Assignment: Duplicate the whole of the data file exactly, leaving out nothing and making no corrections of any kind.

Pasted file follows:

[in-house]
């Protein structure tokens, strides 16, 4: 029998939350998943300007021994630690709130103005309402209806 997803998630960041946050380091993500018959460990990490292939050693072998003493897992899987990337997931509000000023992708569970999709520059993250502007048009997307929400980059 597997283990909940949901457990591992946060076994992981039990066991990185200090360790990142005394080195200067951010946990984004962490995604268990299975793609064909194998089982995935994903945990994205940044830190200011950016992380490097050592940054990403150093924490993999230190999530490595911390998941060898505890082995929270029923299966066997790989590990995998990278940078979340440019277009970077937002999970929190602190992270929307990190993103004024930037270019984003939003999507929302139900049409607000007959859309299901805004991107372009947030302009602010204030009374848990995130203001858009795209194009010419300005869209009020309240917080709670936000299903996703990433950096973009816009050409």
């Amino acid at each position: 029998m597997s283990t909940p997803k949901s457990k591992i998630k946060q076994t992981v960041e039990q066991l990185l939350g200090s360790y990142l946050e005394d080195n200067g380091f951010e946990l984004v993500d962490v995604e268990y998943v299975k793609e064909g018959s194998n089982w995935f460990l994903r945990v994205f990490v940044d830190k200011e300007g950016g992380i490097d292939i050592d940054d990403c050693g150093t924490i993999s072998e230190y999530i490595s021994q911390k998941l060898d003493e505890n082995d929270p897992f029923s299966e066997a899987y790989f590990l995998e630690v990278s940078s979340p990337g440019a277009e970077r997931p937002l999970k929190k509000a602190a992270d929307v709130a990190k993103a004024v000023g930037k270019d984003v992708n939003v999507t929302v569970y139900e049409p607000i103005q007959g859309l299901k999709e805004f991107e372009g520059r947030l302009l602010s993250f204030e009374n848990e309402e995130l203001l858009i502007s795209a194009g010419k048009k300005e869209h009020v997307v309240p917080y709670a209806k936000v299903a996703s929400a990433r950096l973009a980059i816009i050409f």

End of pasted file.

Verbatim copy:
[in-house]
């Protein structure tokens, strides 16, 4: 029998939350998943300007021994630690709130103005309402209806 997803998630960041946050380091993500018959460990990490292939050693072998003493897992899987990337997931509000000023992708569970999709520059993250502007048009997307929400980059 597997283990909940949901457990591992946060076994992981039990066991990185200090360790990142005394080195200067951010946990984004962490995604268990299975793609064909194998089982995935994903945990994205940044830190200011950016992380490097050592940054990403150093924490993999230190999530490595911390998941060898505890082995929270029923299966066997790989590990995998990278940078979340440019277009970077937002999970929190602190992270929307990190993103004024930037270019984003939003999507929302139900049409607000007959859309299901805004991107372009947030302009602010204030009374848990995130203001858009795209194009010419300005869209009020309240917080709670936000299903996703990433950096973009816009050409």
């Amino acid at each position: 029998m597997s283990t909940p997803k949901s457990k591992i998630k946060q076994t992981v960041e039990q066991l990185l939350g200090s360790y990142l946050e005394d080195n200067g380091f951010e946990l984004v993500d962490v995604e268990y998943v299975k793609e064909g018959s194998n089982w995935f460990l994903r945990v994205f990490v940044d830190k200011e300007g950016g992380i490097d292939i050592d940054d990403c050693g150093t924490i993999s072998e230190y999530i490595s021994q911390k998941l060898d003493e505890n082995d929270p897992f029923s299966e066997a899987y790989f590990l995998e630690v990278s940078s979340p990337g440019a277009e970077r997931p937002l999970k929190k509000a602190a992270d929307v709130a990190k993103a004024v000023g930037k270019d984003v992708n939003v999507t929302v569970y139900e049409p607000i103005q007959g859309l299901k999709e805004f991107e372009g520059r947030l302009l602010s993250f204030e009374n848990e309402e995130l203001l858009i502007s795209a194009g010419k048009k300005e869209h009020v997307v309240p917080y709670a209806k936000v299903a996703s929400a990433r950096l973009a980059i816009i050409f």